Find out if Arthritis is hereditary, and if having a family member with arthritis can increase your risk. Is Arthritis a Hereditary disease
Know the genes involved in the development of arthritis and what other factors influence next.
1. Genetic predisposition of Rheumatoid Arthritis
There are 5 main genes related to the development of arthritis HLA-DRB1, PADI4, PTPN22, CCR6, and FCRL3
This was evidenced by finding these genes increased in people with arthritis compared to healthy people.
1.1. HLA-DRB1 gene
This is the main gene present in several ethnic groups that are associated with an increased risk of arthritis.
In each ethnic group, there are variants of this gene but it is found in both European and Asian populations and is greatly influenced by the environment and the presence of smoking.
1.2. PADI4 gene
The PADI4 gene was found in the Japanese population and also in the Asian population. Greater expression and function of this gene could increase the risk of arthritis.
This gene has not been found in European populations, possibly because the smoking habit that would be decisive for gene expression is not frequent in this population.
1.3. PTPN22 gene
It is the most prevalent gene after HLA and has been associated with more than 20 different autoimmune diseases, especially in European populations.
This gene is rare to occur or may not exist in Asian and African populations.
1.4. CCR6 gene
This gene has been identified in Asian and European populations and would influence the activity of th17 cells that have an important role in the development of rheumatoid arthritis.
It is especially related to this type of arthritis and not to psoriasis in which another variant participates.
1.5. FCRL3 gene
This gene is common in the Japanese population with arthritis. It is related to the development of other diseases in European populations, but not of arthritis. Is Arthritis a Hereditary disease
2. Influential but not determining factor
According to the National University Hospital of Iceland, genes are not the only factor that triggers arthritis because genes interact with the environment.
However, this is not decisive, that is, interaction with the environment, such as smoking or poor diet, may or may not promote the development of the disease.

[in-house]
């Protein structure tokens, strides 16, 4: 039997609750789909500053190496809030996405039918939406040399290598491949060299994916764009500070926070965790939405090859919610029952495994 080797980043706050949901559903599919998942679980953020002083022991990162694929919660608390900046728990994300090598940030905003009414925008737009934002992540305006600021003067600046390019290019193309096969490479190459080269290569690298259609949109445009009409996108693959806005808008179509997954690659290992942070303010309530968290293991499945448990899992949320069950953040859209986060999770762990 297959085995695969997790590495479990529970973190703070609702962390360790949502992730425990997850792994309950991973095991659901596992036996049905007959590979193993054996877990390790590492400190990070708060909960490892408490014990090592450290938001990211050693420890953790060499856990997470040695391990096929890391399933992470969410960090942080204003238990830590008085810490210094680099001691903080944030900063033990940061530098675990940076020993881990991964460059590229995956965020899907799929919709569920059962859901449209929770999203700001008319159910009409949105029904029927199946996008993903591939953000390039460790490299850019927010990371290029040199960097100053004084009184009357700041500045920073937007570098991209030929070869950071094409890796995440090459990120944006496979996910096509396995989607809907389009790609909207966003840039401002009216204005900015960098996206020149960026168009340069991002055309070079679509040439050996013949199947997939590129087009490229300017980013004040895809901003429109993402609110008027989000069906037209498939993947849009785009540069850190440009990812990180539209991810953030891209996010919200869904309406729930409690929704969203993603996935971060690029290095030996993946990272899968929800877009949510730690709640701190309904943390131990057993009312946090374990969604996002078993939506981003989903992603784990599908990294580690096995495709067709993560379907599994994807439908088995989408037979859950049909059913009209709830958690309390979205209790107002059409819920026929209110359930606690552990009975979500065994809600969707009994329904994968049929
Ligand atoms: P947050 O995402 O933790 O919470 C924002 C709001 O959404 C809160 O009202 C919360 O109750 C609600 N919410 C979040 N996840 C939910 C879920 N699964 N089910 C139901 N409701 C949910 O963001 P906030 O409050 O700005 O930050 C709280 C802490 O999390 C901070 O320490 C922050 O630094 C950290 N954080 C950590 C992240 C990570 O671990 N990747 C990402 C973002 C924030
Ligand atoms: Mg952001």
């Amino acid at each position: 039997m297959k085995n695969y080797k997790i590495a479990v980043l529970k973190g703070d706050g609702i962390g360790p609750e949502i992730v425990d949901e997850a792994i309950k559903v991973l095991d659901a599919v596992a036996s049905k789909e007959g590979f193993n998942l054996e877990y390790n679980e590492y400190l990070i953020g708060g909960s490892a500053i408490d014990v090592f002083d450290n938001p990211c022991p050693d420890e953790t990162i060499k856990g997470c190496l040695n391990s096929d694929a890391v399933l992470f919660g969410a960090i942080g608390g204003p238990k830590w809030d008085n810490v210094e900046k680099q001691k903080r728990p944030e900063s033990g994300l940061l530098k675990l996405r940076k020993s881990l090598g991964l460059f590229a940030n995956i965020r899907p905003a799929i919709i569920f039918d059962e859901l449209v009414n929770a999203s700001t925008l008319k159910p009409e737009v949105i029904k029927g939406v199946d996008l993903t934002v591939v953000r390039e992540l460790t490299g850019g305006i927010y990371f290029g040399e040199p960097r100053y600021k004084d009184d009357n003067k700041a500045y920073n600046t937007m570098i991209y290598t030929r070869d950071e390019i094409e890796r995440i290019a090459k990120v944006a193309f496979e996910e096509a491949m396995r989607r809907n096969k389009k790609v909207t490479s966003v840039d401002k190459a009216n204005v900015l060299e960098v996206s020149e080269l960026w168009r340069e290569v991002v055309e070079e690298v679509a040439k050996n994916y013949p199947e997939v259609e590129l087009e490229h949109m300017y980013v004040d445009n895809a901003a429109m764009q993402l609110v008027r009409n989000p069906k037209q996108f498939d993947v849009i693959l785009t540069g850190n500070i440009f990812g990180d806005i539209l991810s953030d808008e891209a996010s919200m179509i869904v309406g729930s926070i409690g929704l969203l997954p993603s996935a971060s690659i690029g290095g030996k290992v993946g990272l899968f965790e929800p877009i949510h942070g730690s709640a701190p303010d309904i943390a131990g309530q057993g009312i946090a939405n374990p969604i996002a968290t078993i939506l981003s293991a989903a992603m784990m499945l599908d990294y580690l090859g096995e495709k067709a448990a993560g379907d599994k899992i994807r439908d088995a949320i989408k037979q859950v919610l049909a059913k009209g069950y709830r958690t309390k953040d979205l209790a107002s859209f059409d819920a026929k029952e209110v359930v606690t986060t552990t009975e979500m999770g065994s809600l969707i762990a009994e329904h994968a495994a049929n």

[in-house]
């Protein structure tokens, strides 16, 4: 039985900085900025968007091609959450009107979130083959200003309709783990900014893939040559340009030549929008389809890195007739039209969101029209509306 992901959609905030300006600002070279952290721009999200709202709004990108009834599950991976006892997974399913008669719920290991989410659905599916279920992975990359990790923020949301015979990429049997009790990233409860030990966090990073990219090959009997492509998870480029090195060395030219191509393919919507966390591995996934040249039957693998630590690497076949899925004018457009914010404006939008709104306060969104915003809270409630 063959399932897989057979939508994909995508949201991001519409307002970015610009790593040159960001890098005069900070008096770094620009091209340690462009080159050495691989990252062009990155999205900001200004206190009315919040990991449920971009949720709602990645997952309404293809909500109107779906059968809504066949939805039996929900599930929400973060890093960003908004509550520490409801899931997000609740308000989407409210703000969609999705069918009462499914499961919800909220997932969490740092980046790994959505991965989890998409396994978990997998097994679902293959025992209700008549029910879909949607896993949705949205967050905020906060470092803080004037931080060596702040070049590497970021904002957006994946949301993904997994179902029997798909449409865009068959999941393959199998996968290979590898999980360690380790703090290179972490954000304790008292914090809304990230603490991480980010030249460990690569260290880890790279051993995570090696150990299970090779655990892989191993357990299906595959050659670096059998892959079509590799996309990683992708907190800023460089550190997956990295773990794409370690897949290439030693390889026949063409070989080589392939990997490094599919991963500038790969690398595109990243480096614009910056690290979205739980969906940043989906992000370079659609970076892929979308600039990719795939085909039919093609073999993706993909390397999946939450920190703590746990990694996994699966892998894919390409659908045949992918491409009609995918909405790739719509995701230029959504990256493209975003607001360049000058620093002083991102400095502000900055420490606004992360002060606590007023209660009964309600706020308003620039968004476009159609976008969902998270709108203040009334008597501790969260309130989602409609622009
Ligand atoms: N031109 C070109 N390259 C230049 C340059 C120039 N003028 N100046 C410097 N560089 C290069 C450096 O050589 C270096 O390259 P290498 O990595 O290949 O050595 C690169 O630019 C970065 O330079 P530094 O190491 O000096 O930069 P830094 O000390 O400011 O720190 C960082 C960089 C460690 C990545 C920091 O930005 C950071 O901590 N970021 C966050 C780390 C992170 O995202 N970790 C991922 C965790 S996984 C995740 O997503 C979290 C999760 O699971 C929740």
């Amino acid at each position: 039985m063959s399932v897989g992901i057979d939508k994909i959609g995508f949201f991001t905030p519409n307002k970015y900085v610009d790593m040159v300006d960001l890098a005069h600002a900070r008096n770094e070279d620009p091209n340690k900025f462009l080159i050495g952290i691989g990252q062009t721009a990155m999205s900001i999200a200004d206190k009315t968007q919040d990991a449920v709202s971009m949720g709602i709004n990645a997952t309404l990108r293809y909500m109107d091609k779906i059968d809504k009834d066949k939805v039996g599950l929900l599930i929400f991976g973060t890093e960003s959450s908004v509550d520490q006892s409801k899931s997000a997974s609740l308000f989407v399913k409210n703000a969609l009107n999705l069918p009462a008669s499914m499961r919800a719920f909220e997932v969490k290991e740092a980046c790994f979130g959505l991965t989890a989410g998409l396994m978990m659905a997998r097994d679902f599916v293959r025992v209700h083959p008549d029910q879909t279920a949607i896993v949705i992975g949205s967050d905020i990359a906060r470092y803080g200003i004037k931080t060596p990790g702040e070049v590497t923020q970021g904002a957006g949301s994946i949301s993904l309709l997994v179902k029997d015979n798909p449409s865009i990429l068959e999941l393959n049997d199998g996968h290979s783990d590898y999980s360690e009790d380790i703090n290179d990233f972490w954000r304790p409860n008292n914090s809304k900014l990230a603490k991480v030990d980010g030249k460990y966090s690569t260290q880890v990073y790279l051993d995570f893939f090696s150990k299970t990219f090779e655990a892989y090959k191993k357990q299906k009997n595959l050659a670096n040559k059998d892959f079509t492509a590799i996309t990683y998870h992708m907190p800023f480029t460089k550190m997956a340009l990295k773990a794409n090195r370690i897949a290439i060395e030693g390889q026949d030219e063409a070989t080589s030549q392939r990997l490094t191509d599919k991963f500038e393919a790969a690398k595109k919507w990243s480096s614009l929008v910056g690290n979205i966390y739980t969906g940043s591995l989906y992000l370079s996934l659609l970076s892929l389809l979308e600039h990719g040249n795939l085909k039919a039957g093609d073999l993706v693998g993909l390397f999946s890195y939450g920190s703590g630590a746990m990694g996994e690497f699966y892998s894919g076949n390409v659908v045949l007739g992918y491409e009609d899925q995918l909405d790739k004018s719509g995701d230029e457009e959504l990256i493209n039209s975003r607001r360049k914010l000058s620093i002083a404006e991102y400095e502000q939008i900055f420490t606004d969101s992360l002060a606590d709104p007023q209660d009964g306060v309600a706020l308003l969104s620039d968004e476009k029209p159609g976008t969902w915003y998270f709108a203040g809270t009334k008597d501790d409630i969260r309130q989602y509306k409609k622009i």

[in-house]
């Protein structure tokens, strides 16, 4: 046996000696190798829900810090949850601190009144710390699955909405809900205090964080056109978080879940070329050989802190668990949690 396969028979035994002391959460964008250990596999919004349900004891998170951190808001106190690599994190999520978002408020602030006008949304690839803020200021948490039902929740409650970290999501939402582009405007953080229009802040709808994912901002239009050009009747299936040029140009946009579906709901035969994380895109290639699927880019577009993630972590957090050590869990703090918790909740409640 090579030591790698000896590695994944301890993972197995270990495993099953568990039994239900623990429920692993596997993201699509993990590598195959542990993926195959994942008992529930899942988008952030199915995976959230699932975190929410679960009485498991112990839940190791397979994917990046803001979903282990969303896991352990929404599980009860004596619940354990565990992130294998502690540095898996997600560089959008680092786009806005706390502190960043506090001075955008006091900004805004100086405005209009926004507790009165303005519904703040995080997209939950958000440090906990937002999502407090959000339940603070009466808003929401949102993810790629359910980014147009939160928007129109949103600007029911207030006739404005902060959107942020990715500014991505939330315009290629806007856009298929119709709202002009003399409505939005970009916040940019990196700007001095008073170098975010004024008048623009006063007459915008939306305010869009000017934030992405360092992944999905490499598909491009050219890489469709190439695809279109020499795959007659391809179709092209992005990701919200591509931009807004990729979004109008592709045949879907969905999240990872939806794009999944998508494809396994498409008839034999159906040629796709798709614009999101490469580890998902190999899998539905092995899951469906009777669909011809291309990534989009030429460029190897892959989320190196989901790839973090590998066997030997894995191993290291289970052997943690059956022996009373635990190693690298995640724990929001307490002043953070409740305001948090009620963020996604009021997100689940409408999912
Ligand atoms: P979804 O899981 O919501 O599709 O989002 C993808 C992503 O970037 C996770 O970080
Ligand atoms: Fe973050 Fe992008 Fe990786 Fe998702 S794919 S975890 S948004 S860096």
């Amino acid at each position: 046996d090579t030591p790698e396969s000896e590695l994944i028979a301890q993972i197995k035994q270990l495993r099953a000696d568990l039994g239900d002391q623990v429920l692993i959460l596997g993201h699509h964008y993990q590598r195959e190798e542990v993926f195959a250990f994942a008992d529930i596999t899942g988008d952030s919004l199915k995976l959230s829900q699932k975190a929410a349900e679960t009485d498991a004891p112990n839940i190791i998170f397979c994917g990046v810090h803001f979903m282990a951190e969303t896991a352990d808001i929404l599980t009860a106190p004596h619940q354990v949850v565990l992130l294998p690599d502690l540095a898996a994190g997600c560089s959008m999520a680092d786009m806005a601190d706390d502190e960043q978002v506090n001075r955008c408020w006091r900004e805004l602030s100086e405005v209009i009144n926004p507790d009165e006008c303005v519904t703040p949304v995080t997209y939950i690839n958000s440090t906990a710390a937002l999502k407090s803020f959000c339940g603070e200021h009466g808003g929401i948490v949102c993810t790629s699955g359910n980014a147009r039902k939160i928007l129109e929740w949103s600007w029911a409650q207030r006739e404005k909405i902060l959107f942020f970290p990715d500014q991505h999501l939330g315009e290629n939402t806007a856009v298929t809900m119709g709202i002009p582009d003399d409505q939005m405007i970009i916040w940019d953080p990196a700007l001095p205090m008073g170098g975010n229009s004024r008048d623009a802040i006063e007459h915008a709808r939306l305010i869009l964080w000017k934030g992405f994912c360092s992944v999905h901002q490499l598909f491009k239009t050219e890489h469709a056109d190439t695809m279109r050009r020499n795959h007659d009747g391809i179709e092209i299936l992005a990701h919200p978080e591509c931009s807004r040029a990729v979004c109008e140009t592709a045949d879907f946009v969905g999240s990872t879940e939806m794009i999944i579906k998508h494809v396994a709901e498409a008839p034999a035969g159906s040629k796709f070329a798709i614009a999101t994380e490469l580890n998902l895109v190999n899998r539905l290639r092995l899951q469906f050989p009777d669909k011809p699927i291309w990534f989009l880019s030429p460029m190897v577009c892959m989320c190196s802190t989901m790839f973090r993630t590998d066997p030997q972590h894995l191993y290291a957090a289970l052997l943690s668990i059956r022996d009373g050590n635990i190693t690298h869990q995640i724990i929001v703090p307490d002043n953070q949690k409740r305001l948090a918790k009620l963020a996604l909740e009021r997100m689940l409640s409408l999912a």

According to the University of Colorado, environmental factors include, in addition to smoking, infections in different organs, hormones, work with exposure to silica or mineral oils in mining, upholstery, hairdressers.
Environmental factors increase the risk of arthritis but in turn, can increase gene expression in people with arthritis susceptibility.
Dietary factors such as high protein intake, red meat and, to a lesser extent, iron increase the risk of arthritis
On the other hand, vitamin D deficiency, antioxidants such as zinc, beta-cryptoxanthin, vitamin C, omega 3 protect against the development of arthritis.
An increased risk of arthritis has been found in first-degree relatives who share many of these environmental factors.
However, a high prevalence has not been found in spouses or spouses of people with arthritis, which indicates that genetic factors also influence.
3. Arthritis genes and close relatives
According to the University of Tokyo, if you have a first-degree relative with arthritis disease, you are 3 times more likely to be diagnosed with arthritis.
A link between arthritis and genetics among twins has been identified, which share 100% of the genes, so they are more likely to be diagnosed with arthritis.
In twins, the risk of arthritis was found at 15% while in siblings it was reduced to between 5 to 8%.
In turn, it has been proven that mothers are more likely than fathers to increase susceptibility to arthritis in their children.
4. Genes and arthritis activity
The most studied gene to date, HLA-DRB1 has a greater effect on the severity of arthritis.
According to Swedish University, certain loci, which indicate the position of the chromosomes that form the genes are associated with the severity of arthritis and joint erosion.
Arthritis can be triggered in a loci and then others that influence the progression of the disease.
In other words, the chronicity of arthritis is controlled by genes other than those associated with the origin of the disease.
In turn, genes determine the response to medications and there are between 20 to 40% of arthritis patients who will not respond to one therapy and may respond to another.
Therefore, the genetic information of each patient could help avoid side effects and high medication costs.
Unfortunately, the prediction of genes in the severity of the disease or the response to medications is not completely absolute because environmental factors also influence.
That is why if you have family members with arthritis, you have an increased risk of arthritis but also the knowledge and opportunity to modify your lifestyle and reduce the risk of the disease.
Learn how you can prevent and treat arthritis in our blog, learn more about arthritis, its symptoms, diagnosis and natural treatment with home remedies and recipes.
- 1. The inheritance of rheumatoid arthritis in Iceland
- 2. https://www.ncbi.nlm.nih.gov/pmc/articles/PMC3402910 / Gene and environment interactions and risk of rheumatoid arthritis
- 3. https://www.ncbi.nlm.nih.gov/pmc/articles/PMC4729856 / Genetic studies in rheumatoid arthritis
- 4. https://www.researchgate.net/profile/Peter_Olofsson2/publication/13444915_Genetic_control_of_arthritis_onset_severity_and_chronicity_in_a_model_for_rheumatoid_arthritis_in_rats/links/00b49537c971eefc08000000/Genetic-control-of-arthritis-onset-severity-and-chronicity-in-a-model-for-rheumatoid- arthritis-in-rats.pdf Genetic control of the development of arthritis, severity, and chronicity in rheumatoid arthritis models in rats
Is Arthritis a Hereditary disease